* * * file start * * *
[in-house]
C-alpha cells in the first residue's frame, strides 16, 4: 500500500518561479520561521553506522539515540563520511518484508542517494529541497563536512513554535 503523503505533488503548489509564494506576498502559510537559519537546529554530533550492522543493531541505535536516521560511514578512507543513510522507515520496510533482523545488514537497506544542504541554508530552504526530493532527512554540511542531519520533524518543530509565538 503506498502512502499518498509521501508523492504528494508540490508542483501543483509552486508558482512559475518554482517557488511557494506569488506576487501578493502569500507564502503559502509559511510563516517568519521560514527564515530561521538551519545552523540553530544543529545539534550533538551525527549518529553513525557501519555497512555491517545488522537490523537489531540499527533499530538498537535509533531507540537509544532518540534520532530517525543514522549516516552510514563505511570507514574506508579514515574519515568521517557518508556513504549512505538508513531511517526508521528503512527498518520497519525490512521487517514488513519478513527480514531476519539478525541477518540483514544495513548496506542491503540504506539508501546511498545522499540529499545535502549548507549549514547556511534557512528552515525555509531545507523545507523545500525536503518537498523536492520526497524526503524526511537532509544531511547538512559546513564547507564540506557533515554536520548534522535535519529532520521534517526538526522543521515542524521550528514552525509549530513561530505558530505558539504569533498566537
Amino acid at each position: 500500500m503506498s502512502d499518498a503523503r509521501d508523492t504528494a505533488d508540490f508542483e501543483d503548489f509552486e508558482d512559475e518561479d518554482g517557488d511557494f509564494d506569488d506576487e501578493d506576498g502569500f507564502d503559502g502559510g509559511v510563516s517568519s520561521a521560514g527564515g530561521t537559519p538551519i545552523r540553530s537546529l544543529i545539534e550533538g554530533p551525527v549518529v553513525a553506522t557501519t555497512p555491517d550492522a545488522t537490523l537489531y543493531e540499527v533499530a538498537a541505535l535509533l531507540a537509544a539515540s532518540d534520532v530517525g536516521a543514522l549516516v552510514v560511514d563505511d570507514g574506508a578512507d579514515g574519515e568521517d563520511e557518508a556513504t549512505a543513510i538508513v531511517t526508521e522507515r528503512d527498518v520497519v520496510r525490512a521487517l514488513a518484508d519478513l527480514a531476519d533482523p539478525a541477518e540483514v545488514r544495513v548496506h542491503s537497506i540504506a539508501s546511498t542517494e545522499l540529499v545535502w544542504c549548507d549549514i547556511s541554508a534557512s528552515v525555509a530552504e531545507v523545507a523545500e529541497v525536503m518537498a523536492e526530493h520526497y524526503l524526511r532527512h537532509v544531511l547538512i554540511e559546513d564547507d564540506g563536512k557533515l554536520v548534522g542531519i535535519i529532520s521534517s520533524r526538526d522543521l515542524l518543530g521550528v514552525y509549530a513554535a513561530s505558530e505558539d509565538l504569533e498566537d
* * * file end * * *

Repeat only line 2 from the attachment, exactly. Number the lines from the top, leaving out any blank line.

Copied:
C-alpha cells in the first residue's frame, strides 16, 4: 500500500518561479520561521553506522539515540563520511518484508542517494529541497563536512513554535 503523503505533488503548489509564494506576498502559510537559519537546529554530533550492522543493531541505535536516521560511514578512507543513510522507515520496510533482523545488514537497506544542504541554508530552504526530493532527512554540511542531519520533524518543530509565538 503506498502512502499518498509521501508523492504528494508540490508542483501543483509552486508558482512559475518554482517557488511557494506569488506576487501578493502569500507564502503559502509559511510563516517568519521560514527564515530561521538551519545552523540553530544543529545539534550533538551525527549518529553513525557501519555497512555491517545488522537490523537489531540499527533499530538498537535509533531507540537509544532518540534520532530517525543514522549516516552510514563505511570507514574506508579514515574519515568521517557518508556513504549512505538508513531511517526508521528503512527498518520497519525490512521487517514488513519478513527480514531476519539478525541477518540483514544495513548496506542491503540504506539508501546511498545522499540529499545535502549548507549549514547556511534557512528552515525555509531545507523545507523545500525536503518537498523536492520526497524526503524526511537532509544531511547538512559546513564547507564540506557533515554536520548534522535535519529532520521534517526538526522543521515542524521550528514552525509549530513561530505558530505558539504569533498566537